By Jordan Savold, communications and research fellow at the Colorado Children’s Immunization Coalition and United Nations Foundation’s Shot@Life Champion
World Immunization Week is held each year during the last week of April to promote the use of vaccines to protect people of all ages against disease.
Photo: United Nations Foundation, Shot@Life
Did you know that one in five children worldwide lacks access to important, life-saving vaccines?
This means that around the world, every 20 seconds a child will die from a vaccine preventable disease. The number of children dying every year from preventable diseases in developing countries is equivalent to nearly half the children entering kindergarten in the U.S.
To kick off the 8th annual S.O.U.P! (Shots Offer Unrivaled Protection) fundraiser for the Colorado Children’s Immunization Coalition (CCIC), Amy Purdy posed an intriguing question:
“If your life was a book and you were the author, how would you want your story to go?”
If you happen to drive by Fire Station #2 in Aurora on a certain Saturday of the month, you might see a long line of families extending from the entry way. Once a month, immunizations are provided at little to no cost at this fire station through Shots for Tots and Teens program to help ensure that everyone has an opportunity to live a safe, healthy life free from vaccine-preventable disease.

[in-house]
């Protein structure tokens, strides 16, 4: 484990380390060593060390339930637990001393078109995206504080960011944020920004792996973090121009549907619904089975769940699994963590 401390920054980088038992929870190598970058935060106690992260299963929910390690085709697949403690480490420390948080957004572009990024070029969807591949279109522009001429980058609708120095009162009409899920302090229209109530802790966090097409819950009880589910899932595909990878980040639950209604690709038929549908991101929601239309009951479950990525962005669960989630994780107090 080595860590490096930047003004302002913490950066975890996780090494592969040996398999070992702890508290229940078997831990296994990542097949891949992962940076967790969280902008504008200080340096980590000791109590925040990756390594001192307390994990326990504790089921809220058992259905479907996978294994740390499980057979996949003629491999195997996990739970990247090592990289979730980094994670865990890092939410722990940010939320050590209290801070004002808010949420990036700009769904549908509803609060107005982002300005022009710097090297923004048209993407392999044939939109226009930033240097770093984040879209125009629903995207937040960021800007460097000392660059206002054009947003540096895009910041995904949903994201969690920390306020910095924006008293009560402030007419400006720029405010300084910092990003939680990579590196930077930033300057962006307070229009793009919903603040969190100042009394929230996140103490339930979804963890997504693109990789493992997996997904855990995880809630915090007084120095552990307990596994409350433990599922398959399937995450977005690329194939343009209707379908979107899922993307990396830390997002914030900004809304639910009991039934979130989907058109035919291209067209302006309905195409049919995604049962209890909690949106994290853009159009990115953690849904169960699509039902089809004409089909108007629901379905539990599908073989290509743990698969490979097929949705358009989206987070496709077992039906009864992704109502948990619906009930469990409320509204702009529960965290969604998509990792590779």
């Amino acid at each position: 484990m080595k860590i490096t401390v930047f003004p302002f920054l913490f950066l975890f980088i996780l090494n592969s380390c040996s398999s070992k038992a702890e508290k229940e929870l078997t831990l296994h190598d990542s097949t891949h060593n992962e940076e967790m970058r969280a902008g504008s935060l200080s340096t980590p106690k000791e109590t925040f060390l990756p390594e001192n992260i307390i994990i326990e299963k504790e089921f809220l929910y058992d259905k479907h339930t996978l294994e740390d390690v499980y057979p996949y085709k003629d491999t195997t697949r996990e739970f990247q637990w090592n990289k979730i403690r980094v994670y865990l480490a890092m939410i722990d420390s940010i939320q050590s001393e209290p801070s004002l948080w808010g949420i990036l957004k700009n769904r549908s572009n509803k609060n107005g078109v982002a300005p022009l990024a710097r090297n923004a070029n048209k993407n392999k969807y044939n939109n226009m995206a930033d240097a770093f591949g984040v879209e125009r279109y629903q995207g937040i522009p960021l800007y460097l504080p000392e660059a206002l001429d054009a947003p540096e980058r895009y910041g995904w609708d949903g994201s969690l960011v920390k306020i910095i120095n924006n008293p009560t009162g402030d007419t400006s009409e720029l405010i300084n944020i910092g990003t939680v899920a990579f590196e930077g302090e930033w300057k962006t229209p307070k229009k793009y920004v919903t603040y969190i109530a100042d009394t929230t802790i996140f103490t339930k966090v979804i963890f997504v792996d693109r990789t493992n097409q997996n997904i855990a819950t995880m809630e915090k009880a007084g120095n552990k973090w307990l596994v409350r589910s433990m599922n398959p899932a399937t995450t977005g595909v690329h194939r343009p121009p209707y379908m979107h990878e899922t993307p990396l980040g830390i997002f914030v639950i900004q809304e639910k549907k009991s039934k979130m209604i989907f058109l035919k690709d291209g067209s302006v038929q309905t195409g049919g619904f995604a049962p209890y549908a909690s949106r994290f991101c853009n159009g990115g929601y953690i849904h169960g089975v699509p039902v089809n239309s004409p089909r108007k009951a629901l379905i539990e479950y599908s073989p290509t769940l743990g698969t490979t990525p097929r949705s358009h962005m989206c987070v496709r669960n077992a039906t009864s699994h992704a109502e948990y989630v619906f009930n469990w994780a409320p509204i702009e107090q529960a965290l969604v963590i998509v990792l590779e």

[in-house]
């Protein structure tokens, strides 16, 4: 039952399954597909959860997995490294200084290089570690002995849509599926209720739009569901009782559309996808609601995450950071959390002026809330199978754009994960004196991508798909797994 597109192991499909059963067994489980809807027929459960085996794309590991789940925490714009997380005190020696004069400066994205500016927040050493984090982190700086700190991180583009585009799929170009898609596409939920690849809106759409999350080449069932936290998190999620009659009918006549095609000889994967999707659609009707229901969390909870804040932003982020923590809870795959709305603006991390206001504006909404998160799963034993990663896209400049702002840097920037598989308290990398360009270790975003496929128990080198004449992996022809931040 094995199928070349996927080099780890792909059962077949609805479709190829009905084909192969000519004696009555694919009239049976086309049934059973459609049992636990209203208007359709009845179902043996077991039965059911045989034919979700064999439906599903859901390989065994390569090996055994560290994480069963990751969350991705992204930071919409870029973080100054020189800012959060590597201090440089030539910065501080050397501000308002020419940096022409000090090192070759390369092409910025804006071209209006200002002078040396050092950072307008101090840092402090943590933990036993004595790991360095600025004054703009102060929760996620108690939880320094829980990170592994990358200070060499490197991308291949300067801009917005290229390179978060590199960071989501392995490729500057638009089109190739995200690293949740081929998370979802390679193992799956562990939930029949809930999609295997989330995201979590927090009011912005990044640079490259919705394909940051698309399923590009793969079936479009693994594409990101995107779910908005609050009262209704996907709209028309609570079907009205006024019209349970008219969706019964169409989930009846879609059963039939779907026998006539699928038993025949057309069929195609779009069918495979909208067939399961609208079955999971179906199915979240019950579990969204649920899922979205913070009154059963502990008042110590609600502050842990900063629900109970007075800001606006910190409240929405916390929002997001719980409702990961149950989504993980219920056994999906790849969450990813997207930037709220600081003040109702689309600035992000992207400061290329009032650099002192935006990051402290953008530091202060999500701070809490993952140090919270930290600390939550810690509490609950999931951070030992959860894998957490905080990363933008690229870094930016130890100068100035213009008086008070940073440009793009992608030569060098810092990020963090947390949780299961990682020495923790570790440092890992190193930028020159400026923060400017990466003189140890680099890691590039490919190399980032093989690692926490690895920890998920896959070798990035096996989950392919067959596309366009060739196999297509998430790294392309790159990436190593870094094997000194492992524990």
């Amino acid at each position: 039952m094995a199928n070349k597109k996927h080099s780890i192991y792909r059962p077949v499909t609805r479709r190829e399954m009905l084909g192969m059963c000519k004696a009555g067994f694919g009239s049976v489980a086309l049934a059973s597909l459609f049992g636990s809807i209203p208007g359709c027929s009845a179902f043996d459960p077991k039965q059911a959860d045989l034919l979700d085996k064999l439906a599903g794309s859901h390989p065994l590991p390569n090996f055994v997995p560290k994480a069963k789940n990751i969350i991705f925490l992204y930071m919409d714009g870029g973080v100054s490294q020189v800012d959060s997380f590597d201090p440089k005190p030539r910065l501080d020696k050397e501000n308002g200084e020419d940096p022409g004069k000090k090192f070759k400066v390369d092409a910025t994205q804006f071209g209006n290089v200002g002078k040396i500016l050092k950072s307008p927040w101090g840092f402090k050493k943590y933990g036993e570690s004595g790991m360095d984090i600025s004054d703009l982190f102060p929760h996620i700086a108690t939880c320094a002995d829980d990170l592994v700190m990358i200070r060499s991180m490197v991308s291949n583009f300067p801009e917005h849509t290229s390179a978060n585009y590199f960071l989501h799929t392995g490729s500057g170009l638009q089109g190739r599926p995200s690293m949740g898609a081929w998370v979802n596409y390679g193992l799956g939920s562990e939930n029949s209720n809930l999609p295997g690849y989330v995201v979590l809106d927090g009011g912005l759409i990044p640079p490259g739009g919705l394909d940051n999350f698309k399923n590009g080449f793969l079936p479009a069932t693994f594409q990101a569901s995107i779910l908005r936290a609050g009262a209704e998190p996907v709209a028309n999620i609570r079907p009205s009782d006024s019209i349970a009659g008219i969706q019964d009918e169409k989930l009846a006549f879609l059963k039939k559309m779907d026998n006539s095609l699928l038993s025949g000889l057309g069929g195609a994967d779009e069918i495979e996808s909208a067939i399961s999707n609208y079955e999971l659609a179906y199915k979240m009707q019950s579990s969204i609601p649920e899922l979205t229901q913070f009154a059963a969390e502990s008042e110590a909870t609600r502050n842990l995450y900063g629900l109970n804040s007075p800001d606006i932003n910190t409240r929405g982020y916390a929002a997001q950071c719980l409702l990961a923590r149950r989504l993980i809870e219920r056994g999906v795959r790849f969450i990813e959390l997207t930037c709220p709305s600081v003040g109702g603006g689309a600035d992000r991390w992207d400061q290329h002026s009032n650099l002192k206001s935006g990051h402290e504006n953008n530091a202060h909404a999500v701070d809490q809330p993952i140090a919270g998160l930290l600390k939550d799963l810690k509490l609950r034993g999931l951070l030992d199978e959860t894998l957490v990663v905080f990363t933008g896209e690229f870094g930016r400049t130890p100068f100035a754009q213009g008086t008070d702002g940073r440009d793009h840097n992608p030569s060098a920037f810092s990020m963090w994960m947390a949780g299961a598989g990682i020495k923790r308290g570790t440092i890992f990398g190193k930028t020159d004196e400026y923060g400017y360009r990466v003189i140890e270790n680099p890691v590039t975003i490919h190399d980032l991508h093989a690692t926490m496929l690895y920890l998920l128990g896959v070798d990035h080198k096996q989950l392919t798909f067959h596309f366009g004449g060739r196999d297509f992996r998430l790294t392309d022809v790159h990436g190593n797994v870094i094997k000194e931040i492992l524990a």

On a recent Saturday, I had the privilege of attending the event myself. Here’s what happened.
By Elizabeth Abbott
Just over 30 years ago, at 15 months of age, I was diagnosed with bacterial meningitis as a result of Haemophilus influenza type B (Hib) infection. The vaccine that protects against Hib had not yet been introduced. At that time, Hib was the leading cause of bacterial meningitis among children under five years of age in the U.S. Each year, about 20,000 children under five years got severe Hib disease, and about 1,000 died. As many as 1 out of 5 children survivors of Hib meningitis end up with brain damage or become deaf.
Since vaccine introduction in the late 1980s, the number of cases of invasive Hib disease has decreased by more than 99 percent. By 2012, less than 50 U.S. cases of Hib disease occurred each year in children under five, and most cases we see today are the result of parents choosing not to vaccinate. While some parents may believe their child is not at risk of rare Hib infection, the bacteria still exists and can cause severe harm through the diseases it causes.
In honor of World Meningitis Day (April 24) and National Infant Immunization Week (April 18-25), I sat down with my beautiful mother to remember the “traumatic experience” she faced as her child overcame this life-threatening illness. Read more